Duck CVA diagnosis coding pitfalls with 438.13, 438.14

However, you will turn to a V code when your neurologist reports.

When your neurologist tends to a patient who had a stroke, either now or in the distant past, he may record a number of different conditions, which makes your job tougher. If you remember a few guidelines, you will choose the right ICD-9 codes for every cerebrovascular accident (CVA) case your neurologist tends to.

Get specific with two CVA diagnosis codes

When your neurologist tends to a patient who has had a stroke, or CVA, he may document multiple deficiencies, both new as well as lingering. When the patient presents with speech and language deficits, you have two diagnosis codes to select from.

To aid both differentiate the etiology of speech and language deficits, and to add specificity to those deficits, ICD-9 2010 covers two cerebrovascular disease late effects codes 438.13 (Late effects of cerebrovascular disease, speech and language deficits, dysarthria) and 438.14 (…, fluency disorder [stuttering]).

If you’re not aware of the “combined” ICD-9 late effects codes often you might misreport the ICD-9 code(s) indicating that the patient has the active or ongoing condition; in this case a CVA rather than going for the compliant late effect code.

Here’s an example: Your neurologist tends to a patient who suffered a stroke three years ago and has subsequent hemiplegia on her right (dominant) side. Here, you may go for 434.91 (Cerebral artery occlusion, unspecified, with cerebral infarction) and 342.91 (Hemiplegia, unspecified, affecting dominant side) in error as if the patient is dynamically being treated for a current occlusion and hemiplegia rather than going for the correct combined late effects code, 438.21 (Late effect of cerebrovascular disease; Hemiplegia affecting dominant side), according to Marvel J. Hammer, RN, CPC, CCS-P, PCS, ACSPM, CHCO, owner of MJH Consulting in Denver.

Alter your late effects code thinking for CVA

Coding for CVA patients is done a bit differently than coding late effects from other conditions like spinal cord injury from an accident.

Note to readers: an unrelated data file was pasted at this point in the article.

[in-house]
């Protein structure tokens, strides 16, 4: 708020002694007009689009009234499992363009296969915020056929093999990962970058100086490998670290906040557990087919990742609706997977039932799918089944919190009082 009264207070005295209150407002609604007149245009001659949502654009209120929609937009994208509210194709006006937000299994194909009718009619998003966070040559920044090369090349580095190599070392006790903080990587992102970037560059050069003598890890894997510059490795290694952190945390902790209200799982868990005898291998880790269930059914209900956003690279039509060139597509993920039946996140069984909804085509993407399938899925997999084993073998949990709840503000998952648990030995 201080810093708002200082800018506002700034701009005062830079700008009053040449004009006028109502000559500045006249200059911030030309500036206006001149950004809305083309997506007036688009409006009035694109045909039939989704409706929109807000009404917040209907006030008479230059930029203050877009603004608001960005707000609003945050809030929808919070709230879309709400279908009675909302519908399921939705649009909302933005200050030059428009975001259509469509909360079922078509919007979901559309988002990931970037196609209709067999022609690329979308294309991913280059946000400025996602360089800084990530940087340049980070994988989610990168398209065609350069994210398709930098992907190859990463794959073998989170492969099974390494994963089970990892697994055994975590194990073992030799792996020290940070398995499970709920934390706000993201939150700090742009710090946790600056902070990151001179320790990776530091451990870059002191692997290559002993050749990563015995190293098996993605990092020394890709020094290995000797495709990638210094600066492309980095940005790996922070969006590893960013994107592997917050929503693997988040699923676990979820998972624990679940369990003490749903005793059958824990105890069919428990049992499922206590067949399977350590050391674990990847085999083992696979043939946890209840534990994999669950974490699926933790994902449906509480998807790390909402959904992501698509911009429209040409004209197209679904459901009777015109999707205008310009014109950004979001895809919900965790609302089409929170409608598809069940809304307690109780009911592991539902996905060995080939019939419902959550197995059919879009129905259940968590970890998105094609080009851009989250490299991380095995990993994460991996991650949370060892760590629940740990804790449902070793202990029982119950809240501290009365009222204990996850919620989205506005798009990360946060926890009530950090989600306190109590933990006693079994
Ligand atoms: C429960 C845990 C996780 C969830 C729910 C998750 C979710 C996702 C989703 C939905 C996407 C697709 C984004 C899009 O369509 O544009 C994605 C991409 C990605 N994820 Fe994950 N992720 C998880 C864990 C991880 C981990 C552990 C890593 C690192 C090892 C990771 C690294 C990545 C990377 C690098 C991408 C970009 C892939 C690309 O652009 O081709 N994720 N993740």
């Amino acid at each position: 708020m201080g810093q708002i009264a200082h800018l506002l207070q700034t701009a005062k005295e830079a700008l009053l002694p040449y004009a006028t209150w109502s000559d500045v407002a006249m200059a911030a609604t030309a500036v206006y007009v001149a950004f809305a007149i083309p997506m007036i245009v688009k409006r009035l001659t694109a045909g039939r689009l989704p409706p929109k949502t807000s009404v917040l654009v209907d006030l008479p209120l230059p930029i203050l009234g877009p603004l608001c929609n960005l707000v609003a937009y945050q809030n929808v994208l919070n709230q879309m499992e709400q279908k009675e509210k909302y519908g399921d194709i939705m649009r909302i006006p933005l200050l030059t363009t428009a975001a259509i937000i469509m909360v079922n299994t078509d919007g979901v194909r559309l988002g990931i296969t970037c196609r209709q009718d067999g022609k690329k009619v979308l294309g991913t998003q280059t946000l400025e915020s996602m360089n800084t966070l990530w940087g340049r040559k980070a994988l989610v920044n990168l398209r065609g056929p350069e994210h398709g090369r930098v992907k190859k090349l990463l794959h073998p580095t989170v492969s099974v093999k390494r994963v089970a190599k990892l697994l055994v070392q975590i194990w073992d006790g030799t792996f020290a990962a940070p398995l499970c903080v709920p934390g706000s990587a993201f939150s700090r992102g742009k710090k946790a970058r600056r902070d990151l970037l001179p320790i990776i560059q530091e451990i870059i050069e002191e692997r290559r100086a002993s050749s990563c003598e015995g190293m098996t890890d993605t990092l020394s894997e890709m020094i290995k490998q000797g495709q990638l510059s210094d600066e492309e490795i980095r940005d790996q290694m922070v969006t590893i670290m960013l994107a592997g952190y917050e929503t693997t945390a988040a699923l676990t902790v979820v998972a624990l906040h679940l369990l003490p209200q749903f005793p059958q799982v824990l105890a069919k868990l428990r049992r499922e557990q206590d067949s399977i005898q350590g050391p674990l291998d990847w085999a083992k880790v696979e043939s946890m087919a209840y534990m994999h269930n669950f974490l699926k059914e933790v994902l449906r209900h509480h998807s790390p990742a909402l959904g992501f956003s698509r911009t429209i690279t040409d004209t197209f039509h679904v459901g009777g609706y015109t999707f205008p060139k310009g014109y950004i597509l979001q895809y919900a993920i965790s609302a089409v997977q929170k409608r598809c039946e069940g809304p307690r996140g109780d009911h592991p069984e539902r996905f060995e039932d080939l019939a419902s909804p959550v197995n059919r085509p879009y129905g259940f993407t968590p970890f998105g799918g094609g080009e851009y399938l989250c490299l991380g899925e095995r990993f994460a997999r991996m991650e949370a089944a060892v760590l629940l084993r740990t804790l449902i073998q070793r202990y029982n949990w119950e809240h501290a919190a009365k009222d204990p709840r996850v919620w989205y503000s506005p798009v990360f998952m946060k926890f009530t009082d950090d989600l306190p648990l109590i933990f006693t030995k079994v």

Important: When reporting late effects of a stroke, you only require to use a single ICD-9 code to describe the late effects or manifestations of the CVA, rather than go for two ICD-9 codes – one for the residual effect while one for the condition’s cause or as sometimes referenced as the etiology of the manifestation.

Codes recounting late effects of stroke appear in a different section of the ICD-9 manual (438). These codes, like 438.11 (Late effects of cerebrovascular disease; aphasia) and 438.21 (… hemiplegia affecting dominant side), explain both the manifestation as well as the etiology of the condition.

Let documentation show you the way on active versus late effects

“A late effect is any residual effect that results from the original injury and/or condition and can be coded as such at any time after the onset of the condition,” Claudia Kernaghan, CPC, coder for Nevada Imaging Centers in Las Vegas says.

Here’s an example: A patient may have a vertebral fracture and continue to suffer from pain years after the fracture heals. While some late effects present early, others might become obvious months or years later.

Watch out: Do not confuse late effects with complications. A complication is normally associated with a difficulty or problem that takes place with a specific procedure (996.xx) and not a condition owing to the original disease or injury.

To find out if a condition is a late effect, you should look in your neurologist’s documentation for keywords like:

Due to – like “pain in right hip due to fracture last year” • Following – like “personality changes following a brain injury in 1996” • As a consequence of – such as “hemiplegia as a result of CVA” • Residual effect — like “arthritis that’s a residual effect of previous hip fracture.” Capture ‘No Effects’ with the help of V12.54 There can be examples where a patient who suffered a CVA doesn’t have any neurologic deficits present.